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​Building a Better Auditor: When the Leader Is Challenged

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​Xi joined a government agency a few years ago and has a good working relationship with the head of the agency, Xyrl. Xi has been able to provide assurance on the agency's objectives in a way that the agency has never seen before. Previously, Xyrl thought internal auditors only looked out for mistakes or what went wrong, but ever since Xi arrived, providing consulting expertise in addition to assurance engagements has really turned things around.

Xyrl has found the contributions very useful and has grown to trust Xi. Putting structures in place has eased her role as the head of the agency. At times, Xi highlights issues for the various departments to consider before, during, and after certain projects. Such contributions have changed their mindsets so that they see the internal auditor as a business partner. But Xi never forgets to remind them that there is a difference between assurance and consulting engagements.

Recently, Xi has noticed that Xyrl has changed her habits. Where Xyrl used to respond to emails and recommendations and look forward to suggestions, she has become somewhat distant. At an internal meeting with other stakeholders, Xyrl suggested that Xi may "take a break," as the recommendation made was not feasible. This was something Xyrl had never done before.

At another encounter, when Xi tried to discuss something urgent she had observed, Xyrl responded, "I'm sure you know how to handle it." Another time, Xyrl decided to override the risk mitigation procedures the internal audit team had recommended in a show of power of who heads the agency.  There were rumors that Xyrl's tenure at the agency may not be extended in a few months, which may have led to the recent "I don't care attitude."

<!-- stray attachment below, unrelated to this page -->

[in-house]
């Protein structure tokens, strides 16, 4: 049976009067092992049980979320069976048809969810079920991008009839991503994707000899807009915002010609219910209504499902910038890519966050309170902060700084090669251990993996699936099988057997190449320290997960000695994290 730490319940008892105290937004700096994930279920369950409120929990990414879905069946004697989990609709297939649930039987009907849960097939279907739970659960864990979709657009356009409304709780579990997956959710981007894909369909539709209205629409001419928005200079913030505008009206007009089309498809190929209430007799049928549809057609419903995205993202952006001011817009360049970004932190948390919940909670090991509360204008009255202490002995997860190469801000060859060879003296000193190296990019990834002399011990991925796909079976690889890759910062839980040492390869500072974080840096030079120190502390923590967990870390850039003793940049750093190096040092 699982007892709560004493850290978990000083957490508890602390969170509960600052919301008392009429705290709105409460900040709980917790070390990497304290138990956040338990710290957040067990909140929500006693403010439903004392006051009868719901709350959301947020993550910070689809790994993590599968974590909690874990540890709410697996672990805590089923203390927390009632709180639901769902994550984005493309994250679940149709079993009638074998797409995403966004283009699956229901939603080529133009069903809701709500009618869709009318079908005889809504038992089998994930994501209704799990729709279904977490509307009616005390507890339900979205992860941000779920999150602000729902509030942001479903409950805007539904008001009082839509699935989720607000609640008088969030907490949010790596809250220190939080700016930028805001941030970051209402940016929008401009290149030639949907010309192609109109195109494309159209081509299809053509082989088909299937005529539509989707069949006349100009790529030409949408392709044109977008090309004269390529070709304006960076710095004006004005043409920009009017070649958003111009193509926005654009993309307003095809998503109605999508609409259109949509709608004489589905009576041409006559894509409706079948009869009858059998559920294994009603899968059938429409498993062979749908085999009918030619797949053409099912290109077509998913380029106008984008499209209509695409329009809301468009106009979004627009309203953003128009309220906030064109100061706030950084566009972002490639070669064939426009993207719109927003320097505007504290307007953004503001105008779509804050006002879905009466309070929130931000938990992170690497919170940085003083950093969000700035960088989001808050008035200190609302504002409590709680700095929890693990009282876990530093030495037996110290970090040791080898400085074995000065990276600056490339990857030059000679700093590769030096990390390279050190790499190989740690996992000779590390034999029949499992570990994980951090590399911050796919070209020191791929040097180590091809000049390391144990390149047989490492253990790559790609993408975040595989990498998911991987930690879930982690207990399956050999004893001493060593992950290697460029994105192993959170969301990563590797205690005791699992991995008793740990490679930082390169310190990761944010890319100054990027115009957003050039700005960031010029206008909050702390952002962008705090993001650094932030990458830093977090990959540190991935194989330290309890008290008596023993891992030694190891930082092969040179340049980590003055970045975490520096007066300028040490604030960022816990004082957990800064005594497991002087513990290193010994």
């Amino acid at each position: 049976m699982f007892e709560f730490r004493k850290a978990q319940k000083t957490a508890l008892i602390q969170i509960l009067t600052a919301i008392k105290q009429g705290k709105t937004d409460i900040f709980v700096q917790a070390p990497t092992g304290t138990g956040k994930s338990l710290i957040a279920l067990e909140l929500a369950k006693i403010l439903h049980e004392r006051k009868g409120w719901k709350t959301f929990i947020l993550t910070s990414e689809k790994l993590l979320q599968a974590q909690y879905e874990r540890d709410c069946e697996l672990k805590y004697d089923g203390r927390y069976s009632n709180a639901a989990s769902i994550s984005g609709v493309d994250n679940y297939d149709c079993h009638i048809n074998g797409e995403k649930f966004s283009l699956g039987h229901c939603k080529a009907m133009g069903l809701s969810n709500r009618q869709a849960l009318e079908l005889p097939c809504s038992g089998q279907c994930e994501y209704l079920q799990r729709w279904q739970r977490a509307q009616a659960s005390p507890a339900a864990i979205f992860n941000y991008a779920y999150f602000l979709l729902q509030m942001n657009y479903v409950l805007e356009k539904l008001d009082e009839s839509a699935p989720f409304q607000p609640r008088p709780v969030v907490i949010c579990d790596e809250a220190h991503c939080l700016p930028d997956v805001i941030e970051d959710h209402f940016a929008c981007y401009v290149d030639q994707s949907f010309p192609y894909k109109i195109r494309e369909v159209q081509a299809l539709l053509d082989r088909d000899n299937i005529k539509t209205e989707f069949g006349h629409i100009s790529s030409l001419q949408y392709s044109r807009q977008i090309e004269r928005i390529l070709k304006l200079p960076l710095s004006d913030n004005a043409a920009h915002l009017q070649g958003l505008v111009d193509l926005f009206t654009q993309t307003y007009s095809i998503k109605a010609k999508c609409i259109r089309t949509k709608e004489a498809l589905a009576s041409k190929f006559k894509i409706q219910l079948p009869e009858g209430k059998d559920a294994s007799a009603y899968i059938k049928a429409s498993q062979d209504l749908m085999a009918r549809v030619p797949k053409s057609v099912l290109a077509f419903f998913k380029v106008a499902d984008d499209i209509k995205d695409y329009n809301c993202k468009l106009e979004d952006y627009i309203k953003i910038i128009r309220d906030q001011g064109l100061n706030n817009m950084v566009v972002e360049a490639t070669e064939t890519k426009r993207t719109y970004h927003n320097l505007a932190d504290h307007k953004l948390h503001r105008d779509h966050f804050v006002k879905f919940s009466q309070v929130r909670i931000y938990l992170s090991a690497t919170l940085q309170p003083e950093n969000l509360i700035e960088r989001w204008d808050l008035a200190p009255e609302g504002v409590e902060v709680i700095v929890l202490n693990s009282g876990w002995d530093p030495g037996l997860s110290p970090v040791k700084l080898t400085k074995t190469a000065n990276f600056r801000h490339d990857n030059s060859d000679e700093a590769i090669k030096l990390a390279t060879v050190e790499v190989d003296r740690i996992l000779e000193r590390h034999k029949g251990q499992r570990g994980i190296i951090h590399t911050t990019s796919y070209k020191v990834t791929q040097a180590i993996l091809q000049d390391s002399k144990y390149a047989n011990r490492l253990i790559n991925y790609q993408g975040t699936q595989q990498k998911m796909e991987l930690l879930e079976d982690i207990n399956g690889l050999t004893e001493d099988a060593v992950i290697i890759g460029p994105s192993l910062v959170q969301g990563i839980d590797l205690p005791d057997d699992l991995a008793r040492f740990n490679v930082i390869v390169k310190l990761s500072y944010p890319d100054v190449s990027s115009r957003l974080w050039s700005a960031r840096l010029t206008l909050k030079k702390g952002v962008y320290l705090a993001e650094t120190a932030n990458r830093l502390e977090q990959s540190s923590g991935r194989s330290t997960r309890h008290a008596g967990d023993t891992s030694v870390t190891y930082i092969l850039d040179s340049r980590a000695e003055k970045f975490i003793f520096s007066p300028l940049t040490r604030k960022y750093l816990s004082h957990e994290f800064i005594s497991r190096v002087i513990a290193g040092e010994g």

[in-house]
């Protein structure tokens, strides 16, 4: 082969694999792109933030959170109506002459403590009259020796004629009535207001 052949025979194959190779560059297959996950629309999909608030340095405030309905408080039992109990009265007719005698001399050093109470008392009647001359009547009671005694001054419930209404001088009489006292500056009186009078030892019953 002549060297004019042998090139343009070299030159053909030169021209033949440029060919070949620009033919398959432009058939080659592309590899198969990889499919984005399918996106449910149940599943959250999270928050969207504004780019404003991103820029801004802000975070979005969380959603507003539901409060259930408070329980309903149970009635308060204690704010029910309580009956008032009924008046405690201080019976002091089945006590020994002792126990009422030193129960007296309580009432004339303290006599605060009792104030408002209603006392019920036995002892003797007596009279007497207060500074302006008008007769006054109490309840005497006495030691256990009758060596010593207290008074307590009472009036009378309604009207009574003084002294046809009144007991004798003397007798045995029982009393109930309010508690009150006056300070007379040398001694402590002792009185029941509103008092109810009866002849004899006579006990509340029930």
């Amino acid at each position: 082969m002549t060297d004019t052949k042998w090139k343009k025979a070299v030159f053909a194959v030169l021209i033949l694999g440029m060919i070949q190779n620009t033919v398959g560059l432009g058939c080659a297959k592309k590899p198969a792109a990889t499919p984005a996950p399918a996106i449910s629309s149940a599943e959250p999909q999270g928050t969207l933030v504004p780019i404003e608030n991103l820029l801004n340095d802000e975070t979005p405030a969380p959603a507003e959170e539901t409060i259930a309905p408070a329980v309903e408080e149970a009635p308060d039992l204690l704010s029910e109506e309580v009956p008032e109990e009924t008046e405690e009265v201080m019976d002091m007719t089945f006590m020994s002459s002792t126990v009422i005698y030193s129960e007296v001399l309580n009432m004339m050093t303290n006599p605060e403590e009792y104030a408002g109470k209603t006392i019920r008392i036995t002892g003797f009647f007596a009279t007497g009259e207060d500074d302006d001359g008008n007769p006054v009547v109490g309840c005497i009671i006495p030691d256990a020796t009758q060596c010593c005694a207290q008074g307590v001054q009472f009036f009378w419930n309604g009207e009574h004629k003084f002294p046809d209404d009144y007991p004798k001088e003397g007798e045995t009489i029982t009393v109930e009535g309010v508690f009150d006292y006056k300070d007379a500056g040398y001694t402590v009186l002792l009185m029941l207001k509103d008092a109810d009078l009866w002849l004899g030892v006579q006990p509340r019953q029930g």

Unfortunately, Xi also has noticed that motivation at work has been slightly affected and mistakes she never used to make when reporting are now occurring. The truth is there may be best governance practices, systems, and policies in place, but in real life, the human element could threaten all of these.

This scenario is typical during the last days of a leader's tenure — some handle their last days well, others burn the structures they had built over time, and some are in the middle. Xi's team noticed the behavior at the last meeting, and one of the junior team members said, "I don't like the way Xyrl talked to you at the meeting. How do you handle the situation?" Here are tips to address the problem Xi encountered.

Be Professional: Work Must Go on

Xi told her team member not to worry about the situation. "My job is to provide assurance on management's activities to relevant stakeholders and not to make enemies. Our work should be able to speak for us and end users must have confidence in our output," she said.

Xi wanted to make sure the junior staff did not see that event as an "us versus them" scenario where they take situations personally. She further assured her team that internal auditors are to conduct their work in a professional and competent manner. Do your job!

Assume Leadership

Every leader also is a follower of another leader. Thus, while Xi's team members were observing what is going on, Xi also has observed Xyrl's leadership style over time and noticed that her behavior has changed.